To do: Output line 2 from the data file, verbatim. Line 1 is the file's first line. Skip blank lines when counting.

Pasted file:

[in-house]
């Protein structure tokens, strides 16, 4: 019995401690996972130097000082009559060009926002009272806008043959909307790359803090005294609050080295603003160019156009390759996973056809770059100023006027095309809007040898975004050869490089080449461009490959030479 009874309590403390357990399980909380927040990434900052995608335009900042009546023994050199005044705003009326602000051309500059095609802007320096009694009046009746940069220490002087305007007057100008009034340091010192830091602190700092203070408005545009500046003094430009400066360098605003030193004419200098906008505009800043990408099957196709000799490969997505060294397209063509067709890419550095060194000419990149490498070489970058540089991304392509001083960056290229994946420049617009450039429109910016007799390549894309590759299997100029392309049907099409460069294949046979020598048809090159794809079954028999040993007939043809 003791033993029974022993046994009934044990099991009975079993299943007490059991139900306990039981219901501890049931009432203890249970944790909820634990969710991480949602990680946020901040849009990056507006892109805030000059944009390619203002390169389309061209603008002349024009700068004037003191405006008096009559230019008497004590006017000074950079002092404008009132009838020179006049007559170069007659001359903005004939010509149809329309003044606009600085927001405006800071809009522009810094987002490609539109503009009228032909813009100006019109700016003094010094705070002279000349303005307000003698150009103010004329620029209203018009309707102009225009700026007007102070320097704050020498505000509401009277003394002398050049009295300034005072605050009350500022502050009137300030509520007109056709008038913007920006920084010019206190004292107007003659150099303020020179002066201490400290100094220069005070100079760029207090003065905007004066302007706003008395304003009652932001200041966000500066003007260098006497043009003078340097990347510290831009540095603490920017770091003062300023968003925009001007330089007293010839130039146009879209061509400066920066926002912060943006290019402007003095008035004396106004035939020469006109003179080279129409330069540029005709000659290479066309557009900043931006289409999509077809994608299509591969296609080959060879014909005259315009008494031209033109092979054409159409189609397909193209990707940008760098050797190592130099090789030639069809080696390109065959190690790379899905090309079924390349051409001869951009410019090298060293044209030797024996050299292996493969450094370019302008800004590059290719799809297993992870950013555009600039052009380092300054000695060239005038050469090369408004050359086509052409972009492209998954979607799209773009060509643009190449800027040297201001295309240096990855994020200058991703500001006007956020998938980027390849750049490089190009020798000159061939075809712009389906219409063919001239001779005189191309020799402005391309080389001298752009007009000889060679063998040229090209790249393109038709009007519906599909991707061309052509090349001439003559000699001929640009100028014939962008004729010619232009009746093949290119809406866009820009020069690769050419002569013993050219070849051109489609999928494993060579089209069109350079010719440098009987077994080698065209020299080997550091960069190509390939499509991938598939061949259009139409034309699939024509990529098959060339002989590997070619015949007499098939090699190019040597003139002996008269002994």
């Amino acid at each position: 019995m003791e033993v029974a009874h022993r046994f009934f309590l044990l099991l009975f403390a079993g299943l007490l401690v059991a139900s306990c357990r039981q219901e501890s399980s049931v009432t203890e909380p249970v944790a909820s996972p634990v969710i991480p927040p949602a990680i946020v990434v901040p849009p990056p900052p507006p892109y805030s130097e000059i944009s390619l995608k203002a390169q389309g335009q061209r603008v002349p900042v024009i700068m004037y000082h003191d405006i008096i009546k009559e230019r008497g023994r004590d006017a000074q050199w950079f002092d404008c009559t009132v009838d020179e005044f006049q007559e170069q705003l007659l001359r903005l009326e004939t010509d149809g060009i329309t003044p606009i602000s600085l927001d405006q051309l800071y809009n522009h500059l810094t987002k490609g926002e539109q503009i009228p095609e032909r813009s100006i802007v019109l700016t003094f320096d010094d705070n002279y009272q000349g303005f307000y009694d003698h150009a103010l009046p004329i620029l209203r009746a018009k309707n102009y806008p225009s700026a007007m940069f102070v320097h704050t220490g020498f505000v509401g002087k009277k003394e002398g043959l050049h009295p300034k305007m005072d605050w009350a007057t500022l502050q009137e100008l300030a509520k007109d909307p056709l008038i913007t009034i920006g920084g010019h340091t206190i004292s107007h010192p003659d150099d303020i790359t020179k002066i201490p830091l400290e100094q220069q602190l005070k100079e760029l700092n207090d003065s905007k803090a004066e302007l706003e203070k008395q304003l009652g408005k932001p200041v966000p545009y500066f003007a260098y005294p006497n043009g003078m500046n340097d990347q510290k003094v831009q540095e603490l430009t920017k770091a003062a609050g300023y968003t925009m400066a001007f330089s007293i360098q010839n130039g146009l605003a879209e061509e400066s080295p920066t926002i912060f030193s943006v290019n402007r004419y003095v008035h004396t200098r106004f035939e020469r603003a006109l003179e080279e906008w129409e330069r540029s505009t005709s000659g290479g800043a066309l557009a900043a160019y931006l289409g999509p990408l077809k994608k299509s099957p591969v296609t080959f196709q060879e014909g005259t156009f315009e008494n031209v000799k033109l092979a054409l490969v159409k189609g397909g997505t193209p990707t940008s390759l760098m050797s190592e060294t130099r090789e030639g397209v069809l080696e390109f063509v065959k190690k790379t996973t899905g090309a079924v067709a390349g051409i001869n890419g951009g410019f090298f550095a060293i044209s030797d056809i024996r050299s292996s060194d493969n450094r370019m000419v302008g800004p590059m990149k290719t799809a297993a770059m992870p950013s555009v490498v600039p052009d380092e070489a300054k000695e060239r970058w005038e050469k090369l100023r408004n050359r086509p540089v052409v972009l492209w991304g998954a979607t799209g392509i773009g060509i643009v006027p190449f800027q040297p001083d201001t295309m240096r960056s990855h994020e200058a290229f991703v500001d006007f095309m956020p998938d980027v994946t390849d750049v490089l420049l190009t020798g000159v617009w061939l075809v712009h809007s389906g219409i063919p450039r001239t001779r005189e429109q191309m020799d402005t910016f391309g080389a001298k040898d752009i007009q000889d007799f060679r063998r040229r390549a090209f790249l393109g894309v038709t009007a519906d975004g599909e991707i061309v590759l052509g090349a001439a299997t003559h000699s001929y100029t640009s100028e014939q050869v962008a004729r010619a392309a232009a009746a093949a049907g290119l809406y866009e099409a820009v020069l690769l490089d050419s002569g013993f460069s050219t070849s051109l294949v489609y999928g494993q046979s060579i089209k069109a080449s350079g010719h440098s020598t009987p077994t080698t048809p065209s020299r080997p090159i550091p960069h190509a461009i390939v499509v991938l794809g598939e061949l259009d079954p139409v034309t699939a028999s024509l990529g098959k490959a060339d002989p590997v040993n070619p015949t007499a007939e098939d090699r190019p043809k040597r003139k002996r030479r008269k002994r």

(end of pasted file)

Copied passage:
């Protein structure tokens, strides 16, 4: 019995401690996972130097000082009559060009926002009272806008043959909307790359803090005294609050080295603003160019156009390759996973056809770059100023006027095309809007040898975004050869490089080449461009490959030479 009874309590403390357990399980909380927040990434900052995608335009900042009546023994050199005044705003009326602000051309500059095609802007320096009694009046009746940069220490002087305007007057100008009034340091010192830091602190700092203070408005545009500046003094430009400066360098605003030193004419200098906008505009800043990408099957196709000799490969997505060294397209063509067709890419550095060194000419990149490498070489970058540089991304392509001083960056290229994946420049617009450039429109910016007799390549894309590759299997100029392309049907099409460069294949046979020598048809090159794809079954028999040993007939043809 003791033993029974022993046994009934044990099991009975079993299943007490059991139900306990039981219901501890049931009432203890249970944790909820634990969710991480949602990680946020901040849009990056507006892109805030000059944009390619203002390169389309061209603008002349024009700068004037003191405006008096009559230019008497004590006017000074950079002092404008009132009838020179006049007559170069007659001359903005004939010509149809329309003044606009600085927001405006800071809009522009810094987002490609539109503009009228032909813009100006019109700016003094010094705070002279000349303005307000003698150009103010004329620029209203018009309707102009225009700026007007102070320097704050020498505000509401009277003394002398050049009295300034005072605050009350500022502050009137300030509520007109056709008038913007920006920084010019206190004292107007003659150099303020020179002066201490400290100094220069005070100079760029207090003065905007004066302007706003008395304003009652932001200041966000500066003007260098006497043009003078340097990347510290831009540095603490920017770091003062300023968003925009001007330089007293010839130039146009879209061509400066920066926002912060943006290019402007003095008035004396106004035939020469006109003179080279129409330069540029005709000659290479066309557009900043931006289409999509077809994608299509591969296609080959060879014909005259315009008494031209033109092979054409159409189609397909193209990707940008760098050797190592130099090789030639069809080696390109065959190690790379899905090309079924390349051409001869951009410019090298060293044209030797024996050299292996493969450094370019302008800004590059290719799809297993992870950013555009600039052009380092300054000695060239005038050469090369408004050359086509052409972009492209998954979607799209773009060509643009190449800027040297201001295309240096990855994020200058991703500001006007956020998938980027390849750049490089190009020798000159061939075809712009389906219409063919001239001779005189191309020799402005391309080389001298752009007009000889060679063998040229090209790249393109038709009007519906599909991707061309052509090349001439003559000699001929640009100028014939962008004729010619232009009746093949290119809406866009820009020069690769050419002569013993050219070849051109489609999928494993060579089209069109350079010719440098009987077994080698065209020299080997550091960069190509390939499509991938598939061949259009139409034309699939024509990529098959060339002989590997070619015949007499098939090699190019040597003139002996008269002994």